Ramping Up the Retail Supply Chain

The focus in the retail sector has shifted from managing the movement of goods to managing the information about goods


Consumers are fickle, picky, hard-to-please, even harder to predict, and prone to disappoint. But they also drove $3.6 trillion in retail sales last year in the United States alone, according to U.S. Census Bureau statistics. As a result, the hard-pressed players in the retail sector remain laser-focused on getting the right product onto the right shelf at the right time.

But industry observers say that leading companies in the sector are shifting their attention from managing the movement of products through the supply chain to better managing the flow of information about those products. For retailers and their manufacturer suppliers mastering the data challenge is proving to be the key to improving supply chain performance.

For some perspective on this challenge, in the wake of the recent National Retail Federation conference in New York, Supply & Demand Chain Executive spoke with a cross-section of executives with experience in various segments of the retail supply chain.

Transforming Data

Thom Jones' perspective on the retail supply chain is, by his own admission, influenced by his current post with Little Neck, N.Y.-based Leviton Mfg. Co. Inc., a leading North American supplier of electrical and electronic products to the retail sector. "Since my position is vice president of materials management," says Jones, "I'm very much focused on inventory and forecasting." And, Jones continues, the key to ensuring high inventory turns and accurate forecasting, is transforming data — whether from point-of-sale (POS) systems or inventory and production control systems — into useful information that planners can use to predict consumption at the store level for each of the company's 25,000-plus stock-keeping units (SKUs).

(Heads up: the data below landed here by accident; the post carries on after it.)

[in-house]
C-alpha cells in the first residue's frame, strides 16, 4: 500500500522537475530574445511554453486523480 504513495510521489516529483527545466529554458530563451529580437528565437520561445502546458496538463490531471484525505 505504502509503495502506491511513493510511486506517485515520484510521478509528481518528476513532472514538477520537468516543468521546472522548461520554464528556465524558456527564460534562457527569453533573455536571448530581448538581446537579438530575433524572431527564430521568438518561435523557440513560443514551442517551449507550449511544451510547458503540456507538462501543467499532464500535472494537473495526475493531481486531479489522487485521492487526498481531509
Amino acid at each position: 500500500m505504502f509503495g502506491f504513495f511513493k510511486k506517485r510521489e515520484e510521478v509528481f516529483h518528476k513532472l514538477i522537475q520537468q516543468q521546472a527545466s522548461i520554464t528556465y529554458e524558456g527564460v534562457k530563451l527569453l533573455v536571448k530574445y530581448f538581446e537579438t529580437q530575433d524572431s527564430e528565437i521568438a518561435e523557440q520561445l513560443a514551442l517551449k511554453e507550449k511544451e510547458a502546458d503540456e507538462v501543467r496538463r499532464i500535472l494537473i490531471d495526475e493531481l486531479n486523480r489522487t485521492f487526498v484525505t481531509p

Leviton has been using a suite of demand planning solutions from St. Louis-based Demand Management Inc. (DMI), a subsidiary of Logility, to manage the retail side of its business. The manufacturer is using DMI's Demand Solutions Forecast Management (DS FM) application as a forecasting engine and data warehouse; the DS Requirements Planning solution, for demand requirements planning; DS Feedback, to collect the sales force's frontline feedback on forecasts; and DS Stores, a point-of-sale analysis tool with vendor-managed inventory functionality. While Leviton currently does not use the VMI capabilities of DS Stores, it is using the analytical tool to transform the data from retail customers' POS systems into information that will be useful for the company's planners.

The Feedback application has proved important on the retail side of Leviton's business, Jones says, because of the high level of involvement by the company's marketing and sales groups in the forecasting process. "There are a lot of promotions, modifications to the product sets, changeovers in packaging and product planning that can greatly impact how much inventory we need to carry at any time," Jones explains, "so our forecasts need to be very closely watched on those items, and our inventory management needs to be co-handled."

Another challenge that the company faces specifically on the retail side is working with the large central buying offices at its major retail customers. "You can feel the repercussions of a central buying office placing a single batch of orders for the entire nation, which could amount to many months of supply on their normal ordering patterns," Jones says. Leviton prides itself on being able to respond to those high-impact orders with inventory on hand, but to be cost effective the company maintains additional production capacity so it doesn't have to carry excess inventory. In addition, Jones notes that the central buying offices represent an opportunity for Leviton to work more closely with its customers, using the POS data coming in from the customers to help those buying offices understand which inventory, and how much inventory, should go where within the customer's store system. "The point-of-sale analysis enables us to look at different products that sell better in different areas of the country, so that we can address those items to the central office and say that this area needs to stock more of this inventory, and this area needs to address this inventory situation," Jones says.

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